Clouds of Fleece

Sheep

Sheep


We did get to go to the sheep farm! I spent over three hours buried up to the wrists in all sorts of fleeces. You know you are officially a wool-lover when you can pick through a fleece to get out all the twigs and worse things and not mind it one bit. I had an absolute blast. And things got even better.

When we went to the farm I was pretty sure that I might, possibly, come away with one pound of raw wool. Maybe. It was more expensive than I’d thought, and I didn’t know if they would sell me that small of an amount. But the Lord was in control, and it apparently was His will that I get more than that. The lady who was picking the fleece (cleaning them as they came off the sheep) started giving me chunks of wool from various sheep for FREE.

Some Bagged Fleeces

Some Bagged Fleeces

She said that the chunks were sort of second grade stuff, still good for spinning, but not quite top quality. I think I ended up with about eight ounces of all sorts of wool. Cream and black (that fleece was gorgeous). Then, out of the blue, my wonderful dad said that he was going to buy me two pounds of fleece! And the fun thing was that I got the wool out of a fleece from a sheep named Rebecca. It had my name on it—what can I say?

Can things get better? Oh, yes they can. My mom gave me permission to buy dyes! I now have three bottle of Acid Dyes that I’ll get to use on the wool! I’m so excited I could run in little circles cheering. I had originally been leaning toward the “natural” dyes because I thought there were less chemicals to deal with, but with the natural kind you have to use what is called a “mordant.” The mordant is chemical, to an extent, and I wasn’t all that eager to mess with that sort of stuff. With the Acid Dyes, all you need is hot water and vinegar. I’ve got a red, a yellow, and a blue, so I can blend them into whatever colors I want. I can hardly wait to get to work!

Unfortunately, I have to wait a little while. We need to get some pots to wash the fleece in, and to dye things in. Oh, and we want to get something to put in the wash water to make the grease (called lanolin) come out of the wool. And trust me, you need it. My hands were caked with grease by the time I finshed picking through the fleeces. It didn’t help much that the Georgia red dirt would get on there too so it would look like I was getting rusty. I hadn’t thought much about the fleeces being greasy. It’s amazing how much I’ve learned since diving into the world of spinning!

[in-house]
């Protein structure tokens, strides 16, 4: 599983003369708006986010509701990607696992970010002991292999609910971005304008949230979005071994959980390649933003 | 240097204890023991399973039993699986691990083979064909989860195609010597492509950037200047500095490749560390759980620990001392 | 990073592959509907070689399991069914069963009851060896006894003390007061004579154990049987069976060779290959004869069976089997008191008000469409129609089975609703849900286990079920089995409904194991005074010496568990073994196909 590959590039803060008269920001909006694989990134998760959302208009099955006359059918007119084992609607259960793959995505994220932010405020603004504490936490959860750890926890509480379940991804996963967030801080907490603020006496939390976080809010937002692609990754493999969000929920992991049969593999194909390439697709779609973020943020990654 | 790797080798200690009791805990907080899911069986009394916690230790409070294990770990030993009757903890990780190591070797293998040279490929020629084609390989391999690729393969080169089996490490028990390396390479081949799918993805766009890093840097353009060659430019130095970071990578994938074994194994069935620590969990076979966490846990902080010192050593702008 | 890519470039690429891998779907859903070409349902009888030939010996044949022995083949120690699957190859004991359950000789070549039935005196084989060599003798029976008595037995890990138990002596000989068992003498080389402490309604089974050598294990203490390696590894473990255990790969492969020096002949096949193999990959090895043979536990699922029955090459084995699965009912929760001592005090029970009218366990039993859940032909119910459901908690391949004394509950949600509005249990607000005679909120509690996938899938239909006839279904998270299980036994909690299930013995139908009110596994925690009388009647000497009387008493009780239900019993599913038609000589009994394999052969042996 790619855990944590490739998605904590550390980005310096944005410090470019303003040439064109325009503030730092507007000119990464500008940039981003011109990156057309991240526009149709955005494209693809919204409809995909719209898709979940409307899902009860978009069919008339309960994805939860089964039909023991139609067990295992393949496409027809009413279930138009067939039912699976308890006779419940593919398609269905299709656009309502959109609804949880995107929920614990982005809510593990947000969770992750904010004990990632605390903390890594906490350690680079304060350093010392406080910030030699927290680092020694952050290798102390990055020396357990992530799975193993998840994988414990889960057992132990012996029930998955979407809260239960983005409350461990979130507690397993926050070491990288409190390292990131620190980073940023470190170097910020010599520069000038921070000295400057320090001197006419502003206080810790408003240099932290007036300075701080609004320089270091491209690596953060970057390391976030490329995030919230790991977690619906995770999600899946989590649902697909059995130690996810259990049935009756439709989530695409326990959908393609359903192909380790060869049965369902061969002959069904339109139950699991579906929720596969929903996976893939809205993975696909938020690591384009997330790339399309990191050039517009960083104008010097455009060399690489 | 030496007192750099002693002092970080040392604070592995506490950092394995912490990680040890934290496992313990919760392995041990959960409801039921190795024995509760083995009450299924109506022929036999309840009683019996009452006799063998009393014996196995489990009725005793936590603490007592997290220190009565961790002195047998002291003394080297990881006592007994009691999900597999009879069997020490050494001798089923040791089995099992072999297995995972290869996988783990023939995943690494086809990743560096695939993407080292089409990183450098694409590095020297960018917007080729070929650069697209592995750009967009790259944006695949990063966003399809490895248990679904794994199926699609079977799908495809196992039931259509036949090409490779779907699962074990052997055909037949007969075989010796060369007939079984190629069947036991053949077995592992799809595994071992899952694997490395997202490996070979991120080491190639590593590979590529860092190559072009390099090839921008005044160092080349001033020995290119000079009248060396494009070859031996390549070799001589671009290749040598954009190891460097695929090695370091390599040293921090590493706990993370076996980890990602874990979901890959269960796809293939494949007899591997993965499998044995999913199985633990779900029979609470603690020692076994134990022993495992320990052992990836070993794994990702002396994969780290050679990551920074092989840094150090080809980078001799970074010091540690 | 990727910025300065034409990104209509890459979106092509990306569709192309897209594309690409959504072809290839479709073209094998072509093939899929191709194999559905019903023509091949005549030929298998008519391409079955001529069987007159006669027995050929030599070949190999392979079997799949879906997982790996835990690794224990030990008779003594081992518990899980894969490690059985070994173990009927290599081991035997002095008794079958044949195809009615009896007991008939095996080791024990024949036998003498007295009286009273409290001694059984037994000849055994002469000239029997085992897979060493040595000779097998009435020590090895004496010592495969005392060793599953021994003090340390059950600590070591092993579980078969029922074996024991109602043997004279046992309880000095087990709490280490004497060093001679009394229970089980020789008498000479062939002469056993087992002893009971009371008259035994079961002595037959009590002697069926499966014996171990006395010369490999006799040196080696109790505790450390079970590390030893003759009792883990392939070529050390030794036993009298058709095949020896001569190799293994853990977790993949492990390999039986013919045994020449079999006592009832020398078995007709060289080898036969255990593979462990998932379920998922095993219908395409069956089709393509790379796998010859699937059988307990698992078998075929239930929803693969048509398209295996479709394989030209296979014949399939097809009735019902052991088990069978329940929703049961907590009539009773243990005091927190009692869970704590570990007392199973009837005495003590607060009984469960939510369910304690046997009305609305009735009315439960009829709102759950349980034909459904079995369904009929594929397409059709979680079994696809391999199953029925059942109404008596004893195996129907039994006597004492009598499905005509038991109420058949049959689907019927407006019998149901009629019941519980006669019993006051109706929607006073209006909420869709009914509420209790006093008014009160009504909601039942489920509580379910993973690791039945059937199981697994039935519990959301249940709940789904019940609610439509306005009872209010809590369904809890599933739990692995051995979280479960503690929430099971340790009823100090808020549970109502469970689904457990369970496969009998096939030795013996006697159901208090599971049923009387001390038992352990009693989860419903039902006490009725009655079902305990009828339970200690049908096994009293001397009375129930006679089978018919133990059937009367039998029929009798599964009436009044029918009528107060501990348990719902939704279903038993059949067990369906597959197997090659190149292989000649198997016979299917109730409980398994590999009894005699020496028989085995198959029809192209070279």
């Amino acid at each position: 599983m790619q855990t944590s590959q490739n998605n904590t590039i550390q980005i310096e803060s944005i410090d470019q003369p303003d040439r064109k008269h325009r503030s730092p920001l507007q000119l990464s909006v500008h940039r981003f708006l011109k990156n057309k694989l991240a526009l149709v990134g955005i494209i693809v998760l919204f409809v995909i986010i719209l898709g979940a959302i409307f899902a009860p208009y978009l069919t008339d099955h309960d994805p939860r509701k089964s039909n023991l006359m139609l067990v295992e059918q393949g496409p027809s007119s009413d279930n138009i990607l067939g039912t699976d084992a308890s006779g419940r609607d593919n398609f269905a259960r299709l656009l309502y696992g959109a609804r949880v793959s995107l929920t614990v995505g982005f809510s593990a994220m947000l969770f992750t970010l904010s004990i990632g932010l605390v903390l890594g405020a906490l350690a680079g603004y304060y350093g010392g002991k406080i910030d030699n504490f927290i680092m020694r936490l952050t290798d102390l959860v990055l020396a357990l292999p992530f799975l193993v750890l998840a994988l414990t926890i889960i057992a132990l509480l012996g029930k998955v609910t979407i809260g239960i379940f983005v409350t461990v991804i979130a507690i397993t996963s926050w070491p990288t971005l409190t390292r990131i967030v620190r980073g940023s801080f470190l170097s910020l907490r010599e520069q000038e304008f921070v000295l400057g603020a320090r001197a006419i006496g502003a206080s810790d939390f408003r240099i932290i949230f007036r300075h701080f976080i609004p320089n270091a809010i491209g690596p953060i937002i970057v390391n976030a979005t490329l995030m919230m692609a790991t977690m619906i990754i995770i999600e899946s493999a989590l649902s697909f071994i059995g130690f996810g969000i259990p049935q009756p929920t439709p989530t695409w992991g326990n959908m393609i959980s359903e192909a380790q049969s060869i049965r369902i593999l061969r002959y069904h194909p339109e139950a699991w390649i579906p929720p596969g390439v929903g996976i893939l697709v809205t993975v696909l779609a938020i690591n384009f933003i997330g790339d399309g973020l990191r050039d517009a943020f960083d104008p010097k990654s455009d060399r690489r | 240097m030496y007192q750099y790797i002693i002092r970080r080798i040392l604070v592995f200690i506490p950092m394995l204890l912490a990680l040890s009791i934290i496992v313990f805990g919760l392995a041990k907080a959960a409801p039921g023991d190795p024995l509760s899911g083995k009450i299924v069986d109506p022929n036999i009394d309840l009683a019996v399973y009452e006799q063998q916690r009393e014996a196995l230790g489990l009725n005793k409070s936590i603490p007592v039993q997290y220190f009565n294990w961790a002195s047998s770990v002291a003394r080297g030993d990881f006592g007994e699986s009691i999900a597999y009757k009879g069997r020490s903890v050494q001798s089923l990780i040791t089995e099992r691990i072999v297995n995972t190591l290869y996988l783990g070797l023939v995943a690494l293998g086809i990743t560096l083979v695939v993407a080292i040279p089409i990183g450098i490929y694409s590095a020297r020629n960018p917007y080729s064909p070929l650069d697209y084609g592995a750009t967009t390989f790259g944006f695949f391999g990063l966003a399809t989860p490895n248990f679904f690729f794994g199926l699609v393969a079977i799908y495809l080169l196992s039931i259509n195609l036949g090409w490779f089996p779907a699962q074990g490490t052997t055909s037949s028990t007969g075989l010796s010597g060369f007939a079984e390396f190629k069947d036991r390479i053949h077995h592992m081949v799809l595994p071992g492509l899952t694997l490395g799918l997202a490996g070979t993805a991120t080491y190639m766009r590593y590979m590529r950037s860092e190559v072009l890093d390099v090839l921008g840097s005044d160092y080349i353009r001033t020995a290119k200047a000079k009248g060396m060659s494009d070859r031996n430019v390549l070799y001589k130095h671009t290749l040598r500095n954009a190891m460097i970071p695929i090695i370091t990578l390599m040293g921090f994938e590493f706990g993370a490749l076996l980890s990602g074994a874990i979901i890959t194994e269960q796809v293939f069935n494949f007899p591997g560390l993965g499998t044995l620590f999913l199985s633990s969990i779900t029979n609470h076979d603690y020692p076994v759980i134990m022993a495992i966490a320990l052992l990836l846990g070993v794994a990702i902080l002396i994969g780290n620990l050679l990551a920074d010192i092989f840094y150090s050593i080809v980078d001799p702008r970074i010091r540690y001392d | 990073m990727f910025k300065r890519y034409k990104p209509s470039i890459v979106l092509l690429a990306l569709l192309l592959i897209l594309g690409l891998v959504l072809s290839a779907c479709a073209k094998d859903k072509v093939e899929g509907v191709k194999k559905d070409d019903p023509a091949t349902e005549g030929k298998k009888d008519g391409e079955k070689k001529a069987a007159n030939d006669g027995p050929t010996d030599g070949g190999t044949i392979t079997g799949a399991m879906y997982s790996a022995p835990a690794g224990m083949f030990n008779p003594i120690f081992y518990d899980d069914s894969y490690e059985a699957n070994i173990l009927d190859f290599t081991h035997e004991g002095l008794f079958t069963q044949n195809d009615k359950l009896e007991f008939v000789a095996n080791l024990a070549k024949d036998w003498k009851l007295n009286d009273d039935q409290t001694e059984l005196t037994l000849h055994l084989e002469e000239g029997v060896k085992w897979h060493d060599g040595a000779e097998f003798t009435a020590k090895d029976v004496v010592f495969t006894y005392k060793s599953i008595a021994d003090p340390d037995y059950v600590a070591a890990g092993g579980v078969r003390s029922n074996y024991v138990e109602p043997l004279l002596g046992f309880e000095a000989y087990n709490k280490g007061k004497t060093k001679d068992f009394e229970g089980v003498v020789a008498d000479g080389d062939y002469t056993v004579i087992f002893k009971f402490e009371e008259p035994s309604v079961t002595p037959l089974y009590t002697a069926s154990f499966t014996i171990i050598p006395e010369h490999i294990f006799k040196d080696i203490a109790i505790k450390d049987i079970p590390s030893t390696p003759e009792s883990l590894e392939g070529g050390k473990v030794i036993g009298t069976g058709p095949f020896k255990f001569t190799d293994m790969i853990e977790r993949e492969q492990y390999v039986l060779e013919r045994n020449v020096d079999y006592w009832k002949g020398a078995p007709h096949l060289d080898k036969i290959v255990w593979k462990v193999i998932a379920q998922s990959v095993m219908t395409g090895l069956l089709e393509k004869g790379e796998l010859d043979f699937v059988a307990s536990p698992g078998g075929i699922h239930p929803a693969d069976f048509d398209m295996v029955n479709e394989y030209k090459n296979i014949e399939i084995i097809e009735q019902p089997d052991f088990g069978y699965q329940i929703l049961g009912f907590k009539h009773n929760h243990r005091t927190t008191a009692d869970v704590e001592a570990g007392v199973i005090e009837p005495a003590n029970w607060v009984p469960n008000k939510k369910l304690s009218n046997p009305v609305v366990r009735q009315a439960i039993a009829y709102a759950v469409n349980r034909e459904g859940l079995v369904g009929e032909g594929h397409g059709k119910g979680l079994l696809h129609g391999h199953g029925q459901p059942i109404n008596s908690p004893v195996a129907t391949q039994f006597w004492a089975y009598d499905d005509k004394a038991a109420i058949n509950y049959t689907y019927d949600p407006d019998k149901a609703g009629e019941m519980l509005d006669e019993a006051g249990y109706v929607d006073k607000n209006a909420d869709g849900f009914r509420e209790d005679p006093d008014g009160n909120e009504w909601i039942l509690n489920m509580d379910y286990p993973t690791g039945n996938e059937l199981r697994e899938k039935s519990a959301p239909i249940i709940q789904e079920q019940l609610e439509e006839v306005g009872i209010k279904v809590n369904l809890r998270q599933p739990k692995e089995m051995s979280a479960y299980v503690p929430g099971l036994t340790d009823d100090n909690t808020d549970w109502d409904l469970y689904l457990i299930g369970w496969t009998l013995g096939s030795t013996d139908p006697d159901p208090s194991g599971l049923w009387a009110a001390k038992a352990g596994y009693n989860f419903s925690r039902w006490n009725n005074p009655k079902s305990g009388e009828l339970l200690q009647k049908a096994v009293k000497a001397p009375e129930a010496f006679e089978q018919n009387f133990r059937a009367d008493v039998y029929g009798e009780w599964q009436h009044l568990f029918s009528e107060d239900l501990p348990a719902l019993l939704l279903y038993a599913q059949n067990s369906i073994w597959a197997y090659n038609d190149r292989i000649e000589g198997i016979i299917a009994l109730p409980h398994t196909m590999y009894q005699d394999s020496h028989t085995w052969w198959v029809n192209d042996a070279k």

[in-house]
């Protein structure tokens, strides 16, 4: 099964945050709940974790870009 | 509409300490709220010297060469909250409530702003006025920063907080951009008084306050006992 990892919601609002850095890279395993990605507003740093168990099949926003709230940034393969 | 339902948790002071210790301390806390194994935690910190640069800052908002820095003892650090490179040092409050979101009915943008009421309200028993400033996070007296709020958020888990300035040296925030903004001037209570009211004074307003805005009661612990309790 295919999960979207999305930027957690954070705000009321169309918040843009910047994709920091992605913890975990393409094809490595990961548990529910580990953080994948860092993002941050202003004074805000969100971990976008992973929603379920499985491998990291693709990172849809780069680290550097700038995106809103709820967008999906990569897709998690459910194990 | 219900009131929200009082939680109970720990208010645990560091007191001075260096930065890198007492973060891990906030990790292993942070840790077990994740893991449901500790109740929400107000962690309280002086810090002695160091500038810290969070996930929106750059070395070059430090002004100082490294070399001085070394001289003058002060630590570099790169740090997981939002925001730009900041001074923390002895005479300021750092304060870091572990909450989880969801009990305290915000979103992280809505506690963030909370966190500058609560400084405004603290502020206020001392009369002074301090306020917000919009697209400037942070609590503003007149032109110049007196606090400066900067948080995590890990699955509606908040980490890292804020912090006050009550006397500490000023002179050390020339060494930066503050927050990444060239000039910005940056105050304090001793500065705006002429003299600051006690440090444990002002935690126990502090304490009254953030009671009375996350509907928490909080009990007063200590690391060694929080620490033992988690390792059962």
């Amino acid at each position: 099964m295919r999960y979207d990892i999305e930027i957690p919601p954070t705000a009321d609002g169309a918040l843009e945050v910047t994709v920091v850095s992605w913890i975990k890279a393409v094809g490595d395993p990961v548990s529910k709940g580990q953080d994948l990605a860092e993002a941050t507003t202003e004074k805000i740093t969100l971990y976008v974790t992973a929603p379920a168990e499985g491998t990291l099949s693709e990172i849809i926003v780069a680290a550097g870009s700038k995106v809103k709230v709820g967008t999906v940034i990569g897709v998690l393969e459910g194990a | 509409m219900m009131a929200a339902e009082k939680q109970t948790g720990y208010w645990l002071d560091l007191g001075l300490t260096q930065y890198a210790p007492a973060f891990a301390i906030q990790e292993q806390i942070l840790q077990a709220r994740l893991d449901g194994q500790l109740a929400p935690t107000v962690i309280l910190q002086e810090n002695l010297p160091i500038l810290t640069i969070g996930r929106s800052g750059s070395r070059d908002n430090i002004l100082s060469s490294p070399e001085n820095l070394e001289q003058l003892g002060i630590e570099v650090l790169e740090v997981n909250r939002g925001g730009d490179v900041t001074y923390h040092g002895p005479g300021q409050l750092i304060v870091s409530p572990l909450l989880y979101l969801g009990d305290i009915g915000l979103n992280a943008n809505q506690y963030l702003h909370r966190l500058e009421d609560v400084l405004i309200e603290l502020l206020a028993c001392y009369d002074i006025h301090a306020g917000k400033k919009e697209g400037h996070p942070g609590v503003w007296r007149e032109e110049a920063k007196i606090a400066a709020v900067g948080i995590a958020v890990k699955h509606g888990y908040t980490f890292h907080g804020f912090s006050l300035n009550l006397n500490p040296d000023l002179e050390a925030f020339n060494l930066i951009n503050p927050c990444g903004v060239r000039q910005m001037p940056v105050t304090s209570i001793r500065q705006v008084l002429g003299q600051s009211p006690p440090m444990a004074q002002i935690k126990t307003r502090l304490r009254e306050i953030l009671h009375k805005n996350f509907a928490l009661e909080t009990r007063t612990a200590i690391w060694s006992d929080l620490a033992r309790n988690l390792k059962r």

Me (on the left) Picking Fleece

Me (on the left) Picking Fleece

And, speaking of learning, I hadn’t realized how big sheep are. I had sort of subconciously said, “Yeah, a sheep. Sort of dog sized.” No way. Those things came up to my waist at least and were huge. You can get sheep that weigh three-hundred pounds . . . although I don’t know if that includes the wool.

Fleeces to be picked

Fleeces to be picked


The fleeces that I got to help pick ranged from four pounds clear up to a nine-pound whopper. I got first hand experience with getting a feel for the crimp (which is how much “crinkle” a lock of wool has), the fineness or coarseness of the fiber, and the way the colors worked. It was rather interesting to note that, no matter what the color of the fleece was (and they had some beauties there) the tips of it were always reddish brown. It took me a while to figure out why, then it occured to me that you don’t give sheep baths. They’re happily covered in dust and dirt when you bring them in to shear. And believe me, they get dirty. It doesn’t help that the road running past the pasture is gravel. (That was one of my few experiences with gravel dust. Later, when we opened and shut the trunk a dusty cloud billowed off of it.)

One of the ladies who came during shearing invited me to a spinning guild. I’d love to go. We shall see what the Lord wants me to do.

3 Responses to Clouds of Fleece
  1. Anne
    September 22, 2008 | 9:57 pm

    Heehee, Rebecca’s a cute name for a sheep! Sounds like you had a lot of funs. :o D

  2. Rebekah
    September 22, 2008 | 10:24 pm

    Definitely. In fact, just scrolling past the pictures made me want to go do it all over again!

  3. Mama Mentor
    October 1, 2008 | 9:35 am

    Well I’m sure your hands were very soft by the end of the day! Lanolin is supposed to be one of the best moisturizers ever!

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